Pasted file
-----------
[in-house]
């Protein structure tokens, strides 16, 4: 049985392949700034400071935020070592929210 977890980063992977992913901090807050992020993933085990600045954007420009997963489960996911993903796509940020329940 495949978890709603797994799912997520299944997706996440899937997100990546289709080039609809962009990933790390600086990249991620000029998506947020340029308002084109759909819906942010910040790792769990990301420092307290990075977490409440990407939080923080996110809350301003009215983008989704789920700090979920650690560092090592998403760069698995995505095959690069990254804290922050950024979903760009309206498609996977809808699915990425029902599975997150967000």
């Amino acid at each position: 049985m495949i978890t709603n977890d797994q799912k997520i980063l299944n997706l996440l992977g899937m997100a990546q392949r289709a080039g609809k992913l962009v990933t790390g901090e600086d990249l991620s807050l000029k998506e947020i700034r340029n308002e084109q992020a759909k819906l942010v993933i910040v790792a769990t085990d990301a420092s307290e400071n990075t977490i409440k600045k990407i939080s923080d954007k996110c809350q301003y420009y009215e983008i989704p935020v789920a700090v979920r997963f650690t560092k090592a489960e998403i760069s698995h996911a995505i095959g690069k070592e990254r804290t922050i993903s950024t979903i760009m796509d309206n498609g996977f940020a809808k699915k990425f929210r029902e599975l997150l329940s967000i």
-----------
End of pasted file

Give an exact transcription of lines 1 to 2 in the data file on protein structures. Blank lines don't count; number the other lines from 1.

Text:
[in-house]
């Protein structure tokens, strides 16, 4: 049985392949700034400071935020070592929210 977890980063992977992913901090807050992020993933085990600045954007420009997963489960996911993903796509940020329940 495949978890709603797994799912997520299944997706996440899937997100990546289709080039609809962009990933790390600086990249991620000029998506947020340029308002084109759909819906942010910040790792769990990301420092307290990075977490409440990407939080923080996110809350301003009215983008989704789920700090979920650690560092090592998403760069698995995505095959690069990254804290922050950024979903760009309206498609996977809808699915990425029902599975997150967000």